“Why this kolaveri di?” would have sounded like an indecipherable question a few weeks ago. But now it sounds familiar to almost everybody –although it is still incomprehensible to most of the people.
“Kolaveri Di” does not need an introduction. This song, sung by Dhanush, a National Award winning South Indian actor, has become a viral sensation on the Internet. As I am writing it the song is close to touching 26 million views mark on YouTube.
I watched it on YouTube when more than 5 million people had already watched it and humming it all around. There is no doubt that the song has a catchy tune in “Why this kolaveri kolaveri kolaveri di”… but rest of the song is nonsense. Dhanush (who also wrote the lyrics) admits it to be a nonsense song. Personally, I did not like the song so much. It’s just ok type and that too only because of the tune. Essentially it is the tune that has spread like a craze –lyrics, singing and video are that of a mediocre quality.
So, how come a nonsensical song is becoming so much popular? First of all we have to accept the importance of Internet in its popularity. The song became “viral”… in computing terminology “viral” means that its popularity reproduced itself and spread like a wildfire. It’s like snowball effect –the bigger it gets the more potential it gains. Perhaps, the first viewers of “Kolavery Di” on YouTube shared it because of its funny and nonsensical lyrics with a lot of words ending with “u”. And then later on the tune got etched in the mind of masses.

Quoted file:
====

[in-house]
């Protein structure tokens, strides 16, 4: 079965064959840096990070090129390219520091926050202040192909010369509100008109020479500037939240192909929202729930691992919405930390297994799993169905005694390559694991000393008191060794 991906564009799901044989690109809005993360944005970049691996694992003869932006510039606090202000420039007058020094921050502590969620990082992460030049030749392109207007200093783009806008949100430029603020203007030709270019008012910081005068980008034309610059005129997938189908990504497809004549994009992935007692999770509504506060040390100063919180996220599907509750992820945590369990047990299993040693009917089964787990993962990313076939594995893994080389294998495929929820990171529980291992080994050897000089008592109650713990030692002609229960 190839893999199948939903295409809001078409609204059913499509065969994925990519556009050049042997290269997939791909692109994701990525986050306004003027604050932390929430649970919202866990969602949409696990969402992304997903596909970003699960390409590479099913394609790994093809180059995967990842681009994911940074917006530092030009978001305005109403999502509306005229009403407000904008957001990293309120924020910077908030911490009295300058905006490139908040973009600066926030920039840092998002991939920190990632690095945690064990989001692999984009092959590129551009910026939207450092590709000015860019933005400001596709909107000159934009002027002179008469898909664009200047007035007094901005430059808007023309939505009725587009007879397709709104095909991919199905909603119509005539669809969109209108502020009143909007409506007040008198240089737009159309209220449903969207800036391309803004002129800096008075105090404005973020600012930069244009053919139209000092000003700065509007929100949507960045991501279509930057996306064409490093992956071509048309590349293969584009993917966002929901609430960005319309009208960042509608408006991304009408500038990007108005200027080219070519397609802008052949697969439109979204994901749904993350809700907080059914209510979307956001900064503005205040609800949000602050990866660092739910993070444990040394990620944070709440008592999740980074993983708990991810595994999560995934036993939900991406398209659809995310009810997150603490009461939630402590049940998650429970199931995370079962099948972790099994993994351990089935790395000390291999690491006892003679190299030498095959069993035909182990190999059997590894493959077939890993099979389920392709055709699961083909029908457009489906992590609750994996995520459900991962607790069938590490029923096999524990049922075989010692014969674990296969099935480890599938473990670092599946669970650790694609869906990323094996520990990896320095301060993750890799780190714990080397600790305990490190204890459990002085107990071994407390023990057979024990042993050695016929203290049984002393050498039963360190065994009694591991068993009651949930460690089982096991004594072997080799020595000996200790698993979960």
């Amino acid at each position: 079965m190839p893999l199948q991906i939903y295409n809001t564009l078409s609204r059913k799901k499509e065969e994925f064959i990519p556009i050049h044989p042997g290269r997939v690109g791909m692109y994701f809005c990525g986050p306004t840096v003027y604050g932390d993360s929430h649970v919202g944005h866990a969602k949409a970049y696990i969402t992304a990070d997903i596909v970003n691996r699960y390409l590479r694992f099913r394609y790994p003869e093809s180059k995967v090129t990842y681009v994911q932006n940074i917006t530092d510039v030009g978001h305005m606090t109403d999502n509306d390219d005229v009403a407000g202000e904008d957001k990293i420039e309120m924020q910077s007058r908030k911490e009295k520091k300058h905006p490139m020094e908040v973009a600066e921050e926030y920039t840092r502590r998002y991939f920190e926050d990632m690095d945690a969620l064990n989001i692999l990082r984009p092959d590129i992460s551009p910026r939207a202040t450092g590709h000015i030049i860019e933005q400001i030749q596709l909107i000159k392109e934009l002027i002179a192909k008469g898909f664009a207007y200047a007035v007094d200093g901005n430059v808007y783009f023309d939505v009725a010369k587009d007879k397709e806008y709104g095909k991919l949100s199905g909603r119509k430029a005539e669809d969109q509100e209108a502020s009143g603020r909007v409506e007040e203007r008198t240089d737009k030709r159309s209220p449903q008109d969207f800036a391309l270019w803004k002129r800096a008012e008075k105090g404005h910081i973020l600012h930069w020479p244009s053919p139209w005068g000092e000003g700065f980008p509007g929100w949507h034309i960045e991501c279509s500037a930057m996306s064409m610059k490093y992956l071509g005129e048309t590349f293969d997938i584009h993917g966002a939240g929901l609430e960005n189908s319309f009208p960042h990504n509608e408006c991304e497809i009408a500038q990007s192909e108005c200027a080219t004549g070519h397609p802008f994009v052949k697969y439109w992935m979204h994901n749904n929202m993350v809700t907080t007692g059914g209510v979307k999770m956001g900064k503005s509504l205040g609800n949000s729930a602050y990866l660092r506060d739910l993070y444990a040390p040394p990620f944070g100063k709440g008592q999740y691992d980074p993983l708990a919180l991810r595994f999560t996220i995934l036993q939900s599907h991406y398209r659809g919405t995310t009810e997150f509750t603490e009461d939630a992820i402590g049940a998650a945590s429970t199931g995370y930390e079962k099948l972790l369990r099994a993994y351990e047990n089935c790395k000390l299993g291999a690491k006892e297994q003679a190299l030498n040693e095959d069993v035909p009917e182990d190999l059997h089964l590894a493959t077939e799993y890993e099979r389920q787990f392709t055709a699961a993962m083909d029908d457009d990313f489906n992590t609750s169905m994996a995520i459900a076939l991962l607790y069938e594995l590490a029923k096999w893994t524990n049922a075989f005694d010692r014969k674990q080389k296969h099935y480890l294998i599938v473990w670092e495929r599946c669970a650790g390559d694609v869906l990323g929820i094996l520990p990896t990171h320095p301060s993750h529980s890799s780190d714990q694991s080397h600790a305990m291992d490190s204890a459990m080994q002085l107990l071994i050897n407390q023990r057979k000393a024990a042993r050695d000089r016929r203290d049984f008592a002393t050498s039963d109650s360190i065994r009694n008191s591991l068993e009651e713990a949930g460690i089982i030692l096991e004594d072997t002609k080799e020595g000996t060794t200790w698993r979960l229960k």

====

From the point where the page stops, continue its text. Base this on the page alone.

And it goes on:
But does this really translates into popularity? Is becoming viral and becoming popular one and the same thing?
Honestly speaking –the song is not so great. But it has certainly managed to turn a spark into a massive fire. The bigger it became –the lesser courage people were left with to criticize it if they did not like it. It’s hard, especially for youth, to disagree with what their groups of chums have to say. No one wants to be seen as an outcast.
Kolaveri Di is a Tamil-English song –sung in Tamilian accent. Its popularity in north India is being seen as an example of youth-driven-unity of India. I don’t believe that this song is any proof of India’s youth becoming more nationalist in their thoughts or deeds. The regional divide in the mind of youth is as deep as it has always been. While listening to the song, may be for a few minutes people might forget about regionalism –but soon after, words like “madrasi”, “gujju”, “mallu”, “bong”, “bihari” and “chinki” take their usual place in people’s psyche.
That was what I feel about this song. Whether I like this song or not, the truth is that it has become a never-seen-before sensation in Indian music. I have never seen an Indian song becoming so madly popular. Kolaveri Di has inspired innumerable “versions” with people singing it in different styles. There are all sorts of versions: ghazal, Hitler, female, software, Gujarati, Punjabi, Himachali, Bhojpuri etc. I have sampled many of these and found the Gujarati version to be the best (in fact it’s better than the original!)